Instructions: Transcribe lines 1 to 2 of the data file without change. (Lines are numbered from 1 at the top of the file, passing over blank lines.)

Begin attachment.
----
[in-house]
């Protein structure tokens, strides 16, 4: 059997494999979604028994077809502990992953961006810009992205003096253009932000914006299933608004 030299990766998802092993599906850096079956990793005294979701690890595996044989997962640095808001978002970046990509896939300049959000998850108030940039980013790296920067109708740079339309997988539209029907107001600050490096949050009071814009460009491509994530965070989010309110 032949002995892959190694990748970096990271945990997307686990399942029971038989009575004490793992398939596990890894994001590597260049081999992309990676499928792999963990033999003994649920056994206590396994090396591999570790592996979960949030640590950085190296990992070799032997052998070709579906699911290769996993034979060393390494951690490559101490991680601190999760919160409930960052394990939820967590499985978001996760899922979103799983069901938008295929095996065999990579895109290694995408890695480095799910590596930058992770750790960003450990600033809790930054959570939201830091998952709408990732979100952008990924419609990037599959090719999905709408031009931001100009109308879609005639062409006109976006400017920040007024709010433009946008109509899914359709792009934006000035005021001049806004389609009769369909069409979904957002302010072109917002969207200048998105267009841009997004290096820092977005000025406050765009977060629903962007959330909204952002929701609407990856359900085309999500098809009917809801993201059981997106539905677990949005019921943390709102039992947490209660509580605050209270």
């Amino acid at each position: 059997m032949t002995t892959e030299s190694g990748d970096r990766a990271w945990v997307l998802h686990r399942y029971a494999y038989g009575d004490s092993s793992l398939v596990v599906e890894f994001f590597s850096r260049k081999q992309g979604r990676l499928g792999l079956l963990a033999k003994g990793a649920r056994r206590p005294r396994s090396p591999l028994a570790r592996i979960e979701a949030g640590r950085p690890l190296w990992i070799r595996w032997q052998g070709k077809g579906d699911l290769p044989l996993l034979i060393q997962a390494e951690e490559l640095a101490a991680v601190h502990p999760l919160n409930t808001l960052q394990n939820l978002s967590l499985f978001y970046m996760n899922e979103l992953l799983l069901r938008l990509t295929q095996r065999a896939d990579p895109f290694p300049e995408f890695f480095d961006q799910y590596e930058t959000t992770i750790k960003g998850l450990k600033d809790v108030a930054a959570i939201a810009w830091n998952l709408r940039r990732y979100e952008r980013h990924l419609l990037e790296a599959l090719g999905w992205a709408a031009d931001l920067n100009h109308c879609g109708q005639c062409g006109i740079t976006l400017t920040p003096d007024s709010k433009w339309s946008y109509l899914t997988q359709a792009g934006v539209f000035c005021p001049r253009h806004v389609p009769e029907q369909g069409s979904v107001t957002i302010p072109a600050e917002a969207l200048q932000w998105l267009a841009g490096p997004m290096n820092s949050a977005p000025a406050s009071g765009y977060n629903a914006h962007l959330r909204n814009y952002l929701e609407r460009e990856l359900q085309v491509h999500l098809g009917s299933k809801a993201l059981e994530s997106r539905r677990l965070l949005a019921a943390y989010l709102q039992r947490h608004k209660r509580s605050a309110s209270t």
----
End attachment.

[in-house]
């Protein structure tokens, strides 16, 4: 059997494999979604028994077809502990992953961006810009992205003096253009932000914006299933608004 030299990766998802092993599906850096079956990793005294979701690890595996044989997962640095808001978002970046990509896939300049959000998850108030940039980013790296920067109708740079339309997988539209029907107001600050490096949050009071814009460009491509994530965070989010309110 032949002995892959190694990748970096990271945990997307686990399942029971038989009575004490793992398939596990890894994001590597260049081999992309990676499928792999963990033999003994649920056994206590396994090396591999570790592996979960949030640590950085190296990992070799032997052998070709579906699911290769996993034979060393390494951690490559101490991680601190999760919160409930960052394990939820967590499985978001996760899922979103799983069901938008295929095996065999990579895109290694995408890695480095799910590596930058992770750790960003450990600033809790930054959570939201830091998952709408990732979100952008990924419609990037599959090719999905709408031009931001100009109308879609005639062409006109976006400017920040007024709010433009946008109509899914359709792009934006000035005021001049806004389609009769369909069409979904957002302010072109917002969207200048998105267009841009997004290096820092977005000025406050765009977060629903962007959330909204952002929701609407990856359900085309999500098809009917809801993201059981997106539905677990949005019921943390709102039992947490209660509580605050209270």